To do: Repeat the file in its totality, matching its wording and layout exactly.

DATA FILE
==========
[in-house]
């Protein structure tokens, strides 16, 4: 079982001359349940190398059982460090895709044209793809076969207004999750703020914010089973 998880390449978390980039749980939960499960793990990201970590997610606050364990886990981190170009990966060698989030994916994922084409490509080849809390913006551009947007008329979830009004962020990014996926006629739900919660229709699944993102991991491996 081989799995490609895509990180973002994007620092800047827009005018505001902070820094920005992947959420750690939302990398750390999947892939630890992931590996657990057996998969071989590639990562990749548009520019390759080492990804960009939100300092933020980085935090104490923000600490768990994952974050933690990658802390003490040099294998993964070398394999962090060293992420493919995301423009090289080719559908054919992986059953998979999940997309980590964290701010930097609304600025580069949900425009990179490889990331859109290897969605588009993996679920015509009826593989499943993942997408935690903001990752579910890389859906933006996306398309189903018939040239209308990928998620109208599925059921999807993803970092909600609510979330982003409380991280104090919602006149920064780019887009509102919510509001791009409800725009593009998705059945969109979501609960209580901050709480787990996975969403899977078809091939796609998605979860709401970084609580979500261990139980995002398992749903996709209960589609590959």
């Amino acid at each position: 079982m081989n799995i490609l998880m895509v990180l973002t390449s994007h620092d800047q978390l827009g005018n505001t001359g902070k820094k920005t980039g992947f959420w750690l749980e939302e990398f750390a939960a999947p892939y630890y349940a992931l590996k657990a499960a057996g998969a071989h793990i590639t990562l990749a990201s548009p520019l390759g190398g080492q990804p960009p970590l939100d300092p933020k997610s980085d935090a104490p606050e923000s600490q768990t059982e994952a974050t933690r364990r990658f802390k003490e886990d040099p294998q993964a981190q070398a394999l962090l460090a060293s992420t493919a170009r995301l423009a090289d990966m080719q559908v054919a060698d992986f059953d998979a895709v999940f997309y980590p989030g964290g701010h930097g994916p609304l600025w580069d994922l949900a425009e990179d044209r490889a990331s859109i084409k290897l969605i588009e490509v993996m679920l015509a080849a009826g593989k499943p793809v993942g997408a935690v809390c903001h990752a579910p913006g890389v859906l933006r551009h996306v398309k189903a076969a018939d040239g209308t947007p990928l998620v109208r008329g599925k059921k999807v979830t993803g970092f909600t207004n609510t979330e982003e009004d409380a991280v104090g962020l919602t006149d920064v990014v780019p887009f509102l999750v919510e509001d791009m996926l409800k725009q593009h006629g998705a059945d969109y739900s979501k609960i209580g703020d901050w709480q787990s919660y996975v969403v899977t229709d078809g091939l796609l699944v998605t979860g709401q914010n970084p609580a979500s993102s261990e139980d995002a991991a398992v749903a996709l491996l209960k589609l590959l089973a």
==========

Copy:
[in-house]
């Protein structure tokens, strides 16, 4: 079982001359349940190398059982460090895709044209793809076969207004999750703020914010089973 998880390449978390980039749980939960499960793990990201970590997610606050364990886990981190170009990966060698989030994916994922084409490509080849809390913006551009947007008329979830009004962020990014996926006629739900919660229709699944993102991991491996 081989799995490609895509990180973002994007620092800047827009005018505001902070820094920005992947959420750690939302990398750390999947892939630890992931590996657990057996998969071989590639990562990749548009520019390759080492990804960009939100300092933020980085935090104490923000600490768990994952974050933690990658802390003490040099294998993964070398394999962090060293992420493919995301423009090289080719559908054919992986059953998979999940997309980590964290701010930097609304600025580069949900425009990179490889990331859109290897969605588009993996679920015509009826593989499943993942997408935690903001990752579910890389859906933006996306398309189903018939040239209308990928998620109208599925059921999807993803970092909600609510979330982003409380991280104090919602006149920064780019887009509102919510509001791009409800725009593009998705059945969109979501609960209580901050709480787990996975969403899977078809091939796609998605979860709401970084609580979500261990139980995002398992749903996709209960589609590959």
């Amino acid at each position: 079982m081989n799995i490609l998880m895509v990180l973002t390449s994007h620092d800047q978390l827009g005018n505001t001359g902070k820094k920005t980039g992947f959420w750690l749980e939302e990398f750390a939960a999947p892939y630890y349940a992931l590996k657990a499960a057996g998969a071989h793990i590639t990562l990749a990201s548009p520019l390759g190398g080492q990804p960009p970590l939100d300092p933020k997610s980085d935090a104490p606050e923000s600490q768990t059982e994952a974050t933690r364990r990658f802390k003490e886990d040099p294998q993964a981190q070398a394999l962090l460090a060293s992420t493919a170009r995301l423009a090289d990966m080719q559908v054919a060698d992986f059953d998979a895709v999940f997309y980590p989030g964290g701010h930097g994916p609304l600025w580069d994922l949900a425009e990179d044209r490889a990331s859109i084409k290897l969605i588009e490509v993996m679920l015509a080849a009826g593989k499943p793809v993942g997408a935690v809390c903001h990752a579910p913006g890389v859906l933006r551009h996306v398309k189903a076969a018939d040239g209308t947007p990928l998620v109208r008329g599925k059921k999807v979830t993803g970092f909600t207004n609510t979330e982003e009004d409380a991280v104090g962020l919602t006149d920064v990014v780019p887009f509102l999750v919510e509001d791009m996926l409800k725009q593009h006629g998705a059945d969109y739900s979501k609960i209580g703020d901050w709480q787990s919660y996975v969403v899977t229709d078809g091939l796609l699944v998605t979860g709401q914010n970084p609580a979500s993102s261990e139980d995002a991991a398992v749903a996709l491996l209960k589609l590959l089973a």